PUERTO VALLARTA, Mexico New strains of genetically modified corn will play a key role in meeting soaring demand as U.S thirst for ethanol fuel cuts into supplies, a top seed company scientist said on Friday.
Dupont's Bill Niebur, the firm's vice president for genetics research and development, said demand for ethanol means the race is on to rapidly ramp up grain yields.
"We doubled average yields in North America in 41 years. We don't have that much time to make the next step," Niebur said at a gathering of grain exchanges, traders and consumers in Mexico. "The challenge for our plant breeders is to move that curve significantly faster."
The rapidly increasing number of corn-hungry U.S. ethanol plants has raised concerns there will not be enough grain to go around.
Industry insiders expect farmers to plant significant new corn acreage in the United States this year, but many warn that new land is limited, making yield increases more urgent.
Niebur said Dupont's seed division Pioneer was now spending between 9 percent and 11 percent of revenues on research and would hire 25 percent more scientists this year, many from India.
He said the time frame for getting new seeds to market had halved, with 87 percent of the hybrid corn seeds the firm now sells developed in the last four years. Development cycles need to compress more, he said.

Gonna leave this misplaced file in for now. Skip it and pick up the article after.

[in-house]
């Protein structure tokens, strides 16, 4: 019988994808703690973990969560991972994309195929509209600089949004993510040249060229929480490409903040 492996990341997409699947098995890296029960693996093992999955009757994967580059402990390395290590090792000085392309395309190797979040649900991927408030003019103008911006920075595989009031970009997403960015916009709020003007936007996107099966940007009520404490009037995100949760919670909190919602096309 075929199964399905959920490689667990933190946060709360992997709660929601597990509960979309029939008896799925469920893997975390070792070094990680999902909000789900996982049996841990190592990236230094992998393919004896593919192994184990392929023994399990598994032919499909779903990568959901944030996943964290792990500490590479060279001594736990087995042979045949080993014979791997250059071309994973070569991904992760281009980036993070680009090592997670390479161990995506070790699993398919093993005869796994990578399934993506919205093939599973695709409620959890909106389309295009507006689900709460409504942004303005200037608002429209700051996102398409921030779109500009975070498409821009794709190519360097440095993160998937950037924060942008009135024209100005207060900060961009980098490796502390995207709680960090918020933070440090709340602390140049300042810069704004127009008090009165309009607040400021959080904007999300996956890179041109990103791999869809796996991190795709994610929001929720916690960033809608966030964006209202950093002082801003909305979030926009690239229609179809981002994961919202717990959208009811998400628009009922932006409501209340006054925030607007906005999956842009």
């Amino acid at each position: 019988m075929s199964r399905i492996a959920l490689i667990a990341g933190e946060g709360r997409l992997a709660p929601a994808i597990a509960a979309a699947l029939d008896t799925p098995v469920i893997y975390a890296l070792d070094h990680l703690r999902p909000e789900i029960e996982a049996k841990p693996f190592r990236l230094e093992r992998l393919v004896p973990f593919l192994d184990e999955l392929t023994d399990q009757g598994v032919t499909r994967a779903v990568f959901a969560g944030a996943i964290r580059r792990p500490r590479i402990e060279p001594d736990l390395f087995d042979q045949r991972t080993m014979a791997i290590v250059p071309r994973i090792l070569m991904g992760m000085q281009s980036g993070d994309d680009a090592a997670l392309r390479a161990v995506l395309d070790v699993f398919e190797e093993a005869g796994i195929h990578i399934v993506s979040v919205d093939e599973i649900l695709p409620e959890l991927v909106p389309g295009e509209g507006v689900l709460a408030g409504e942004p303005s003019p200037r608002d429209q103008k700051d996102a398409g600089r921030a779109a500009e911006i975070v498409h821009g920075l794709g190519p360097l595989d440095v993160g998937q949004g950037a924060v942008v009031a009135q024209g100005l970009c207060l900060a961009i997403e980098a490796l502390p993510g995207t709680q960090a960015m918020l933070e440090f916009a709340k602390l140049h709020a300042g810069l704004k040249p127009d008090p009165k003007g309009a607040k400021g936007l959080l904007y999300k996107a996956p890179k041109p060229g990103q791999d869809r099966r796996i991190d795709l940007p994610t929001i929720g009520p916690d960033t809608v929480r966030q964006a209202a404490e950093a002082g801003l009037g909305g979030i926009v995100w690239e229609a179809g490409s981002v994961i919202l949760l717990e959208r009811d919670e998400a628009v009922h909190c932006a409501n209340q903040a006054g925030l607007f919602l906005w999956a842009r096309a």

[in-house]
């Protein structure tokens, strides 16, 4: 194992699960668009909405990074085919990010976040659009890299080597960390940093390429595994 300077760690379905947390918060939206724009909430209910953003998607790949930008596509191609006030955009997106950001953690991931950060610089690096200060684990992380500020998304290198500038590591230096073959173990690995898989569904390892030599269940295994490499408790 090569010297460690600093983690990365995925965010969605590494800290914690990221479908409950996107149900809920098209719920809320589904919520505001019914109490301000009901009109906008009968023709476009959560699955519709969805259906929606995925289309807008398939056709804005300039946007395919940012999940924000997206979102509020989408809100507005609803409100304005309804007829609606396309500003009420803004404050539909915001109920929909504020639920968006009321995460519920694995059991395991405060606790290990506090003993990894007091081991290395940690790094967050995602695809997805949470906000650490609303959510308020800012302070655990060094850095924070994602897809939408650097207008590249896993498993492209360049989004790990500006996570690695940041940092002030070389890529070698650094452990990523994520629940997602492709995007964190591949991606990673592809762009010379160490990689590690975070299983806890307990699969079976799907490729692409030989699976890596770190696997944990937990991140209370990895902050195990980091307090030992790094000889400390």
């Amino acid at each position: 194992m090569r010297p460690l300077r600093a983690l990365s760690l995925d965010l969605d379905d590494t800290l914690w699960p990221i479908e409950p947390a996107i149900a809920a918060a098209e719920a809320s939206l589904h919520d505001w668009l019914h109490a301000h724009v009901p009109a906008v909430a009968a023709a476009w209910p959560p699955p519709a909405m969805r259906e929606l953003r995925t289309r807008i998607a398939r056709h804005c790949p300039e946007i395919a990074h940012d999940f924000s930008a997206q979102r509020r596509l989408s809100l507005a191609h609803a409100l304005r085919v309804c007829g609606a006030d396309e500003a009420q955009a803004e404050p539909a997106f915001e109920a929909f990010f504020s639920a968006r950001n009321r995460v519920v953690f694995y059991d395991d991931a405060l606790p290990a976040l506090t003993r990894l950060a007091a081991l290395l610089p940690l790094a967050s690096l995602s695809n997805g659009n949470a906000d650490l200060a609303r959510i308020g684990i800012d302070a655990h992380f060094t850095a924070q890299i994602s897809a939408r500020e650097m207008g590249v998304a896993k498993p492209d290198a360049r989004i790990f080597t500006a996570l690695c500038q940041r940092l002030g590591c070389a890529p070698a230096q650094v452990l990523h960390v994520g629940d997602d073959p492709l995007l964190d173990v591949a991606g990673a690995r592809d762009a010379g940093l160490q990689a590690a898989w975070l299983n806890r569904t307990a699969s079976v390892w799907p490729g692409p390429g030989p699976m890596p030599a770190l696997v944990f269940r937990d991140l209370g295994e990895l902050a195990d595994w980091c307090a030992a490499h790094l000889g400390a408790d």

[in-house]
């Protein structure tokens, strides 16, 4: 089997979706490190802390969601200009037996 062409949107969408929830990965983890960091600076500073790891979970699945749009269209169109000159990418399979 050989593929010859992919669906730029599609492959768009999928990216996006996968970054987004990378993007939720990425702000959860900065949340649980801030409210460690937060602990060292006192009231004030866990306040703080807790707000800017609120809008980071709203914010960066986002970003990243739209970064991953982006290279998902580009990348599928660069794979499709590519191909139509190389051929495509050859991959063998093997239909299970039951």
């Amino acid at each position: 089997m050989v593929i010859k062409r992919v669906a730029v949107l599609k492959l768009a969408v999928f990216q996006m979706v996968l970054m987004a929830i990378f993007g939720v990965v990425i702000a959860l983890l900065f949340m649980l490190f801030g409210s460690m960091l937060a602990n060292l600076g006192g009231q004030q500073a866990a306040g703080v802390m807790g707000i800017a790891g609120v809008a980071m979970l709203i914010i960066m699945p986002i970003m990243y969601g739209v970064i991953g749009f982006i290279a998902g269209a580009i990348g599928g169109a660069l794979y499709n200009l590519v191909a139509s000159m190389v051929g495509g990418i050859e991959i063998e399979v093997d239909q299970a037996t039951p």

Niebur said new research was focused on boosting yields by making plants more weather, bug and weed resistant, as well as creating corn types more suitable to ethanol production.
Average U.S. corn yields in the United States are close to 150 bushels per acre, with yields breaking through the 150 bushel mark only once, in 2004.
"What we are told is we can break the 400-bushel-yield level in corn, we can break the 100-bushel-level in beans," he said, adding that some corn growers had already gotten close to that mark.
He admitted those yields would not become widespread in the near future and predicted a 1 percent to 2 percent increase in productivity per year.
Peter Nessler, vice president of the renewable fuels group at FCStone, said yields increased in spurts, high productivity one year usually being followed by several flat years.
"We made a high in 1986, we never broke it until 1992," he said. "We made a high in 1994, it took all the way until 2003 to beat."
In 2006, 61 percent of corn planted in the United States was genetically modified, compared to 52 percent in 2005 and 46 percent in 2004, according to U.S. Department of Agriculture statistics.
Niebur said he expected that uptake to continue until reaching as much as 95 percent of corn planted. He said farmers planting to meet ethanol demand were more willing to use GMO.
"They don't care if it's GMO or not. They're looking for more corn," he said.